This time a year
and we call your
attention to two of
our own prepara
Cough syrup, 4 full oz. $ .25
Sarsaparilla and Blood
6 Bottles for 500
These are otir "OWN"
and we make them.
Try them and yon will
always keep them on hand.
residence lots at bargain prices.
Investigate these before buying.
J. F. DALY.
©Ije gtotly $mi»er
MiDIIOR, SOUTH DAKOTA.
FKIDAY, FEB. 19, 1004
Generally cloudy tonight and Sator
day: warmer tonight and east portion
Five living room* for r«nt.—H. M.
For Rent—One six room IrotiSB. In
quire at F. Q. Mitcnell's feed barn.
Foi sale. My residence li blocks
east of Garfield school.—G. T. Lyons.
F. D. Mitchell returned home from
JEhookiiigs by the moraine train from
For rent—Six room house immediate
possesion. Inquire of Warren Aldriuh
Mrs. Leslie Bnroetl entertained a
piirtv of ladies at her hniae in west
Fifth street, this afternoon.
Mrs. Klotibacn and Mrs. Westell
were morning passengers to Wentworth.
They will retarn this even inf.
Several good fxeah cows lor sale,
come and see them milked any evening
except Sunday.—E. R. C. Gross,
Geo. E. Cochrane, cashier of the
Lake County bank is expected to return
home from Battle Creek, Mich., thin
evening or tomorrow.
Bay the Casino Girl from Peter Heiu,
and hundreds ot othei pieces of sheet
music at liij cents per eflfp or four
copies for So centf.
Henry Hundemer has on sale Ben
Hur flour, and it ianks way np among
the best grades of flour on the market.
Try a sack and you will be sure to have
The parent#* and teachers' apeting
for the 26th inst. will be held in the
MthOdist church at :80. There will
be special music and the subjects for
discussion will be helpful to everyone
in the education of children.*
Dr R. R. Stevenson, the well known
eye. ear, nose and tin oat specialist ot
Sioux Falls, will make his next legulai
visit to Madison on Thiusday and Fii
day, March 3rd and 4th. Instead of
lieing at the hotel he will use the offices
of Dr. Files and Dr. Jenks. "Hue doctor
also fits glasses scientifically.
Dollar wheat is here. The Minne
apolis quotations received at the Coe
Commission offices aie as follows: May
wheat closed yesterday at 98. opened
today at 98|. closed at fl.OOij cash.
to $1.00f. Wheat in the local
cents over yester
day's quotations, as follows: Wheat,
84 to x? barley. i2 to 34 oat* 86 to 33
corn, 28 to 30 tlax, 08.
Volga Trioune. 18: A. J. Lee. one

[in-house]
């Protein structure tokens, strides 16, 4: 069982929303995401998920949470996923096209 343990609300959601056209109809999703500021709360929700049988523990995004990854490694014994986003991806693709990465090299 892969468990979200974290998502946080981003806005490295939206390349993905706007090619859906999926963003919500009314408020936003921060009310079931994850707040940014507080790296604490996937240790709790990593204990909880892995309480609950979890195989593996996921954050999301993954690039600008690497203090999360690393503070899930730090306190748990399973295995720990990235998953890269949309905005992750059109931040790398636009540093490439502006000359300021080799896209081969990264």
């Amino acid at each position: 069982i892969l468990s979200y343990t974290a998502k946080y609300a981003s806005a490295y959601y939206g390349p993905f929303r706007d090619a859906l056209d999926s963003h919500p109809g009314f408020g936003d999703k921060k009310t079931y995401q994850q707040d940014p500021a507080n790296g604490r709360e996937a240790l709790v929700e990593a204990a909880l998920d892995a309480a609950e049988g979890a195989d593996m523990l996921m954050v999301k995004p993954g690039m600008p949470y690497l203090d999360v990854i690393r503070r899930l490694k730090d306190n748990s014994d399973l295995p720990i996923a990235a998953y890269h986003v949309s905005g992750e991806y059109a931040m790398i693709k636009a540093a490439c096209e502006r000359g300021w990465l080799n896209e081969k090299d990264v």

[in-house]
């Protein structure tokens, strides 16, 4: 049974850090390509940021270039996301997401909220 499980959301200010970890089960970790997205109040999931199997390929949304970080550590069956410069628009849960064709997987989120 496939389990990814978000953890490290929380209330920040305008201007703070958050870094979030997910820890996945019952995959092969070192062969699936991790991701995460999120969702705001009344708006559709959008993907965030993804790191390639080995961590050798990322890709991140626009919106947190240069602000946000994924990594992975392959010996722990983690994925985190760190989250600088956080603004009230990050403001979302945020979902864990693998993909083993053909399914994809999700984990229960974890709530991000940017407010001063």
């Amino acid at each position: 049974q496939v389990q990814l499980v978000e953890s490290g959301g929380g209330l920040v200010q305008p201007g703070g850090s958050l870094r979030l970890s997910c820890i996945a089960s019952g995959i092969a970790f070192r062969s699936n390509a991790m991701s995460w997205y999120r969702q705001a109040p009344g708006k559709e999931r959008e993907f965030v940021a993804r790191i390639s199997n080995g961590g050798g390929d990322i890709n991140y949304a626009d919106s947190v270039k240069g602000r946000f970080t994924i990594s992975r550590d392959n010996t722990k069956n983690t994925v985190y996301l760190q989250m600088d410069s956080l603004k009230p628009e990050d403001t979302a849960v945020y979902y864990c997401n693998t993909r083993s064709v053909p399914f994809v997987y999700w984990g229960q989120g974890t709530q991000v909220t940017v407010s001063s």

of the most substantial farmers of
Prairie QueeD, was in Volga last Fri
day and reported that a move was on
foot to interest the farmers in tbsit
neighborhood in a railroad. The plan
i to have each fans** al r.g tl e pro
or «rabscrib* lor stock. Toe load is to
start flora Sioux Fails. Mi. Lee
seemed to think that tha project would
All those who prophesied that the
golden toned Schiller and the Schaff
Bros, pianos were too costly for this
part of the country, missed their guess.
Over forty of these fanioun pianos have
been sold tiere in the past three month's
by Petei Hein, the general agent. This
goes to show tnat the time has gone by
when cheap and inferior pianos can be
palmed off on the public. The Schiller
and the Schaff Bros, pianos sell readily
while the cheap ones are Ml wanted at
Sioux Falls Argus Leader, 18:
Policeman John Tracey had an un
enviable task to perforin yesterday.
Mr. Tracey and the late Owen Mc
Cairier have been the be-st of friends
for many yeais, and about eighteen
vearts ago Mr. Tracey promised Mr.
McCarrier that when the latter died
the former would dig the grave for bis
body. Last summer when Mr. McCar
rier was in bad health he called the at
tention of the officer to the promise
When Mr. Tracey learned of the
death of his old friend be stood by his
promise, and notwithstanding the froz
en condition of the ground and the
severe weather shouldered a pick and
shovel and went to the burying ground
and made his promise good.
Miss Bertha Esplund, aged 18 years,
died at the home of H. P. Hoidal in
east Fitfh street at 3 o'clock this morn
ing. She bad been suffering from a
severe cold and last Sunday night scar
let fever developed, the premises being
oiiarantined Monday. The young wo
man's parents settled in Moody county
northeast of Wentworth. about two
years ago, and this winter she came to
Madison to learn dressmaking witn
Mrs. Reise, making her home with Mr.
and Mrs. Hoidal. Her mother was
with her at the time of her death. No
funeral services will be held at this
time and the remains will be buried in
the Lake Madison cemetery. Mr.